But that wasn't sufficient. Know, the president wanted to be vindictive. Him and his cronies want to be vindictive and retaliate and, you know, kind of demonstrate what happens to folks that are assessed to be disloyal or go against the president. And this is to not allow it to be promoted. That was ultimately a part of it. I knew I was supposed to be promoted because I was selected for what's called senior service college, commonly known as War College.


I found out about that the day before. I was notified about the fact I was going to be appearing in the closed door testimony. So I knew that I was I was set for kind of a still a very fruitful career and a lot of possibilities in front of me, at least on paper. But I also knew that, you know, the president is vindictive and vengeful and that I would have a major counterforce from the executive branch working against me.


But you believe in this process? I believe in American institutions. What I still believe in is that you have good people in government attempting to do the right thing. What I fear is with four more years in the damage that this administration has done to institutions, starting with the Justice Department, but then progressing to the intelligence community, the Department of Homeland Security and now my own department, Department of Defense and Army, is that there has been a significant erosion in how good governance, good institutions are supposed to operate and good people are leaving and those guardrails are falling aside.


And we're not going to have any guardrails if over the course of this administration you had, you know, the term the grown ups in the room have all kind of left and now you have cronies and political operatives, a future administration will be governed by the president's inconsistency, impulsiveness, conceits. And then you do have what devolves into purely transactional relationships. And it's going to be purely driven by ego, personal gain and kind of his general proclivities to consolidate power and better emulate the people that he most regards, which are not our allies.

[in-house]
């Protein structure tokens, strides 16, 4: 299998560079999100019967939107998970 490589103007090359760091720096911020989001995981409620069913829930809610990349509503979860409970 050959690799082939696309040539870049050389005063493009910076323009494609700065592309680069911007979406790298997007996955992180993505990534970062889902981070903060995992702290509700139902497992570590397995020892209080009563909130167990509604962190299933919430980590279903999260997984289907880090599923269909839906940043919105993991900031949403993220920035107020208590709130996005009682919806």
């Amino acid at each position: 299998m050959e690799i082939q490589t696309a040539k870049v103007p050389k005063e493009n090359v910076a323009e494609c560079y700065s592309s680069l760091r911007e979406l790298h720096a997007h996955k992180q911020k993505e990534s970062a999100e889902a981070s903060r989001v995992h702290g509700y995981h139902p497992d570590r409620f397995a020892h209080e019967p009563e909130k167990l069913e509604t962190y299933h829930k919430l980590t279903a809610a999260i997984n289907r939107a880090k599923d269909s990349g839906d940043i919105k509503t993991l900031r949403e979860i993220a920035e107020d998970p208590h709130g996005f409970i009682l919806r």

It's Vladimir Putin, it's President Xi, and that's what he aspires to be. And that's what he's going to try to do. You know, your whole life will now forever be linked with Trump. How do you feel about that?


Frankly, one of the reasons I'm doing this doctoral program at Johns Hopkins writing on great power competition is because I still have aspirations to serve and contribute to U.S. national security. So, yes, I could choose to be defined by this and go out on some sort of circuit and talk about, you know, my my role in the impeachment. But that's while that's all there is a big anti Trump circuit. You know, there's there is and it's justified.


But that's not the sum total of who I am.


Do you regret. Do you regret doing this? Absolutely not. I think it goes back to what I said earlier about the fact that I felt like I made a material contribution to national defense. I, I can live with myself. I sleep well at night. I. Could look my young daughter, who's nine years old, in the eye now, and when she gets older and understands the role I played and not have to equivocate like many dozens of other people will have to do, they will have to explain.


There will be an accounting. There will be an accounting with their future selves where they kind of have to live with their decisions now being accounting with their kind of their loved ones, their children, that they will have to then say, why did you do this? You know, you had an opportunity to protect America and you chose to to be silent. You chose to kind of protect yourself or serve yourself. That is that is not who I am.


We'll be right back. This episode of Hsueh is brought to you by sales force these days, the office isn't always in office and a work from anywhere solution is more important than ever. That's why sales force Customer 360 helps everyone go digital faster. We'll give your teams all the tools they need to connect and collaborate on a single customer relationship management platform, giving you a unified view of your customer and helping to deliver the seamless experiences they've come to expect.